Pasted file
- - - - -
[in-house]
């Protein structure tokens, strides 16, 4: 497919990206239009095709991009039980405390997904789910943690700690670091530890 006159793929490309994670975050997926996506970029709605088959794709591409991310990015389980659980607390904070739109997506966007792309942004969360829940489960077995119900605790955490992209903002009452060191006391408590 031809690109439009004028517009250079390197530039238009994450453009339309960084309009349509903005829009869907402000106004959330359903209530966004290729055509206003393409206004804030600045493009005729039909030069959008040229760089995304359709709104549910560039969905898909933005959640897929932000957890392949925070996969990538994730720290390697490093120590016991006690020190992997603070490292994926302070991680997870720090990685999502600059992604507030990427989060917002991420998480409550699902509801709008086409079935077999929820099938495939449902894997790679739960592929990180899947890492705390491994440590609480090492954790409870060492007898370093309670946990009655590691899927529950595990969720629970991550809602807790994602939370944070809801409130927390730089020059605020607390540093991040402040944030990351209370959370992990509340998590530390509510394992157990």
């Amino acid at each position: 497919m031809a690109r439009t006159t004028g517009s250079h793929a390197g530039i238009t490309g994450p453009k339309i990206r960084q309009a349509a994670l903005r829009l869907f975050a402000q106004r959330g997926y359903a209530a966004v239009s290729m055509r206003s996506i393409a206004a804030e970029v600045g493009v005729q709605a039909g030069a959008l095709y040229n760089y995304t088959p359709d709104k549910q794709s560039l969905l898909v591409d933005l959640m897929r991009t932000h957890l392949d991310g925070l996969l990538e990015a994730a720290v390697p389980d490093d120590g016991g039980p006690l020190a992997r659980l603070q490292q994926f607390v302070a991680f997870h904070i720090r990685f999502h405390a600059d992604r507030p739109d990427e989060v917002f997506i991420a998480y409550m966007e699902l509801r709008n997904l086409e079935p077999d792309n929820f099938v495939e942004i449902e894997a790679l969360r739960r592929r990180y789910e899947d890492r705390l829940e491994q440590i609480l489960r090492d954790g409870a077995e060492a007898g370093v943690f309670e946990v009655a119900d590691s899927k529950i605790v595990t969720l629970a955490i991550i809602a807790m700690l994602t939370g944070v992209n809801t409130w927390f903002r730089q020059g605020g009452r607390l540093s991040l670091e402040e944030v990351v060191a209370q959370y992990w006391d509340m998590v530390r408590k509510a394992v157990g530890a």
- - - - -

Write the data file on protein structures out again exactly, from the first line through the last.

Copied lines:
[in-house]
């Protein structure tokens, strides 16, 4: 497919990206239009095709991009039980405390997904789910943690700690670091530890 006159793929490309994670975050997926996506970029709605088959794709591409991310990015389980659980607390904070739109997506966007792309942004969360829940489960077995119900605790955490992209903002009452060191006391408590 031809690109439009004028517009250079390197530039238009994450453009339309960084309009349509903005829009869907402000106004959330359903209530966004290729055509206003393409206004804030600045493009005729039909030069959008040229760089995304359709709104549910560039969905898909933005959640897929932000957890392949925070996969990538994730720290390697490093120590016991006690020190992997603070490292994926302070991680997870720090990685999502600059992604507030990427989060917002991420998480409550699902509801709008086409079935077999929820099938495939449902894997790679739960592929990180899947890492705390491994440590609480090492954790409870060492007898370093309670946990009655590691899927529950595990969720629970991550809602807790994602939370944070809801409130927390730089020059605020607390540093991040402040944030990351209370959370992990509340998590530390509510394992157990």
């Amino acid at each position: 497919m031809a690109r439009t006159t004028g517009s250079h793929a390197g530039i238009t490309g994450p453009k339309i990206r960084q309009a349509a994670l903005r829009l869907f975050a402000q106004r959330g997926y359903a209530a966004v239009s290729m055509r206003s996506i393409a206004a804030e970029v600045g493009v005729q709605a039909g030069a959008l095709y040229n760089y995304t088959p359709d709104k549910q794709s560039l969905l898909v591409d933005l959640m897929r991009t932000h957890l392949d991310g925070l996969l990538e990015a994730a720290v390697p389980d490093d120590g016991g039980p006690l020190a992997r659980l603070q490292q994926f607390v302070a991680f997870h904070i720090r990685f999502h405390a600059d992604r507030p739109d990427e989060v917002f997506i991420a998480y409550m966007e699902l509801r709008n997904l086409e079935p077999d792309n929820f099938v495939e942004i449902e894997a790679l969360r739960r592929r990180y789910e899947d890492r705390l829940e491994q440590i609480l489960r090492d954790g409870a077995e060492a007898g370093v943690f309670e946990v009655a119900d590691s899927k529950i605790v595990t969720l629970a955490i991550i809602a807790m700690l994602t939370g944070v992209n809801t409130w927390f903002r730089q020059g605020g009452r607390l540093s991040l670091e402040e944030v990351v060191a209370q959370y992990w006391d509340m998590v530390r408590k509510a394992v157990g530890a």